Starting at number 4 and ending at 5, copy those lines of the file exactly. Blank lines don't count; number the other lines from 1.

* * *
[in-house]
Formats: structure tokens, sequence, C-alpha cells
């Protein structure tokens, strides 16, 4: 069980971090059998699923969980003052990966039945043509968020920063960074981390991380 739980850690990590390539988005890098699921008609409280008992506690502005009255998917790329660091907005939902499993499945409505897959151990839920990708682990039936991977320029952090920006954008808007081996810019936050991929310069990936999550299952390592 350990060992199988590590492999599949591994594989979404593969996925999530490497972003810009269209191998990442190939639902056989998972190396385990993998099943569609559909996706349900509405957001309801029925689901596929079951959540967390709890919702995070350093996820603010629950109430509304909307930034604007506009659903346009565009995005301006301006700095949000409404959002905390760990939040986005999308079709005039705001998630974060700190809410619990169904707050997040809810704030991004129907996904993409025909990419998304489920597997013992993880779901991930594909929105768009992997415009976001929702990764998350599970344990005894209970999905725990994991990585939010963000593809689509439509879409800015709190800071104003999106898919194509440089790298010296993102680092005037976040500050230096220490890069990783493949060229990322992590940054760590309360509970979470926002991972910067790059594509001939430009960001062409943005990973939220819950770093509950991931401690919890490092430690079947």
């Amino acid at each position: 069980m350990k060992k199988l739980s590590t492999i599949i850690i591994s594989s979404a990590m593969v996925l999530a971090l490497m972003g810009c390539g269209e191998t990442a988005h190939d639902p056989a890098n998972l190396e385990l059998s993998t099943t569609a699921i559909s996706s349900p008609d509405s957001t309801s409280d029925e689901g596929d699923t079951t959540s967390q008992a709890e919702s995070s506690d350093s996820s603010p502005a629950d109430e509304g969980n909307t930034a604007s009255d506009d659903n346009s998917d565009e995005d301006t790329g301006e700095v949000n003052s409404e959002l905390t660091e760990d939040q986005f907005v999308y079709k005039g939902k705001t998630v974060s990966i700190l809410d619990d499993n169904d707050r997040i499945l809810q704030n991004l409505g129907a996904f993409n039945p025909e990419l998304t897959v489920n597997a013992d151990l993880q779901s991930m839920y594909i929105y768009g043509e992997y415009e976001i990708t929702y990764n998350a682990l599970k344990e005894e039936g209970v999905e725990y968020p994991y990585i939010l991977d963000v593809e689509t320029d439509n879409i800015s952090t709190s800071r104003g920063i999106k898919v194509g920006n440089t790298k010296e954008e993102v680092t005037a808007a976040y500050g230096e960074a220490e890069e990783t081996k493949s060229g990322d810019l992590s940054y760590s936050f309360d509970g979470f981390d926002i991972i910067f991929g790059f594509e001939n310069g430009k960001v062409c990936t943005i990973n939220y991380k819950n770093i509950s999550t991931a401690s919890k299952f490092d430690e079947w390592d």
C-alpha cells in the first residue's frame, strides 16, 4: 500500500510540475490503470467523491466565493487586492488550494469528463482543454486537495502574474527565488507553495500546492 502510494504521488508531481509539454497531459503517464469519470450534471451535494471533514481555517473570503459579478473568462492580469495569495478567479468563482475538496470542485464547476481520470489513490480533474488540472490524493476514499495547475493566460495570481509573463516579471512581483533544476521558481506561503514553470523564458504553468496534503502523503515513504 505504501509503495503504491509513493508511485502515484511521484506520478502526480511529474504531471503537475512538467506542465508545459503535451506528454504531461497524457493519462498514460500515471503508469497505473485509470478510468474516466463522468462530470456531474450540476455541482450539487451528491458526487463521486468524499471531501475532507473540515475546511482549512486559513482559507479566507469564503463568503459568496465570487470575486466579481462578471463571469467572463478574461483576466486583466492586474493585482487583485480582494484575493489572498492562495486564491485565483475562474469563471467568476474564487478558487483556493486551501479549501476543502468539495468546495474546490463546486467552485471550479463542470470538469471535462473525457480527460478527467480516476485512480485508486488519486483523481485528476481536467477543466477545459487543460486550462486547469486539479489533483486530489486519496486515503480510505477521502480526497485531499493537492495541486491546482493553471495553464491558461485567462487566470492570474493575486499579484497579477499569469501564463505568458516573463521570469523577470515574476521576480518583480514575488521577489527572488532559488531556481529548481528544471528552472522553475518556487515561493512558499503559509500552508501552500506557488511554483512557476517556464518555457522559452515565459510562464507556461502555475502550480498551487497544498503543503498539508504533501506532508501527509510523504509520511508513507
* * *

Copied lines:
């Amino acid at each position: 069980m350990k060992k199988l739980s590590t492999i599949i850690i591994s594989s979404a990590m593969v996925l999530a971090l490497m972003g810009c390539g269209e191998t990442a988005h190939d639902p056989a890098n998972l190396e385990l059998s993998t099943t569609a699921i559909s996706s349900p008609d509405s957001t309801s409280d029925e689901g596929d699923t079951t959540s967390q008992a709890e919702s995070s506690d350093s996820s603010p502005a629950d109430e509304g969980n909307t930034a604007s009255d506009d659903n346009s998917d565009e995005d301006t790329g301006e700095v949000n003052s409404e959002l905390t660091e760990d939040q986005f907005v999308y079709k005039g939902k705001t998630v974060s990966i700190l809410d619990d499993n169904d707050r997040i499945l809810q704030n991004l409505g129907a996904f993409n039945p025909e990419l998304t897959v489920n597997a013992d151990l993880q779901s991930m839920y594909i929105y768009g043509e992997y415009e976001i990708t929702y990764n998350a682990l599970k344990e005894e039936g209970v999905e725990y968020p994991y990585i939010l991977d963000v593809e689509t320029d439509n879409i800015s952090t709190s800071r104003g920063i999106k898919v194509g920006n440089t790298k010296e954008e993102v680092t005037a808007a976040y500050g230096e960074a220490e890069e990783t081996k493949s060229g990322d810019l992590s940054y760590s936050f309360d509970g979470f981390d926002i991972i910067f991929g790059f594509e001939n310069g430009k960001v062409c990936t943005i990973n939220y991380k819950n770093i509950s999550t991931a401690s919890k299952f490092d430690e079947w390592d």
C-alpha cells in the first residue's frame, strides 16, 4: 500500500510540475490503470467523491466565493487586492488550494469528463482543454486537495502574474527565488507553495500546492 502510494504521488508531481509539454497531459503517464469519470450534471451535494471533514481555517473570503459579478473568462492580469495569495478567479468563482475538496470542485464547476481520470489513490480533474488540472490524493476514499495547475493566460495570481509573463516579471512581483533544476521558481506561503514553470523564458504553468496534503502523503515513504 505504501509503495503504491509513493508511485502515484511521484506520478502526480511529474504531471503537475512538467506542465508545459503535451506528454504531461497524457493519462498514460500515471503508469497505473485509470478510468474516466463522468462530470456531474450540476455541482450539487451528491458526487463521486468524499471531501475532507473540515475546511482549512486559513482559507479566507469564503463568503459568496465570487470575486466579481462578471463571469467572463478574461483576466486583466492586474493585482487583485480582494484575493489572498492562495486564491485565483475562474469563471467568476474564487478558487483556493486551501479549501476543502468539495468546495474546490463546486467552485471550479463542470470538469471535462473525457480527460478527467480516476485512480485508486488519486483523481485528476481536467477543466477545459487543460486550462486547469486539479489533483486530489486519496486515503480510505477521502480526497485531499493537492495541486491546482493553471495553464491558461485567462487566470492570474493575486499579484497579477499569469501564463505568458516573463521570469523577470515574476521576480518583480514575488521577489527572488532559488531556481529548481528544471528552472522553475518556487515561493512558499503559509500552508501552500506557488511554483512557476517556464518555457522559452515565459510562464507556461502555475502550480498551487497544498503543503498539508504533501506532508501527509510523504509520511508513507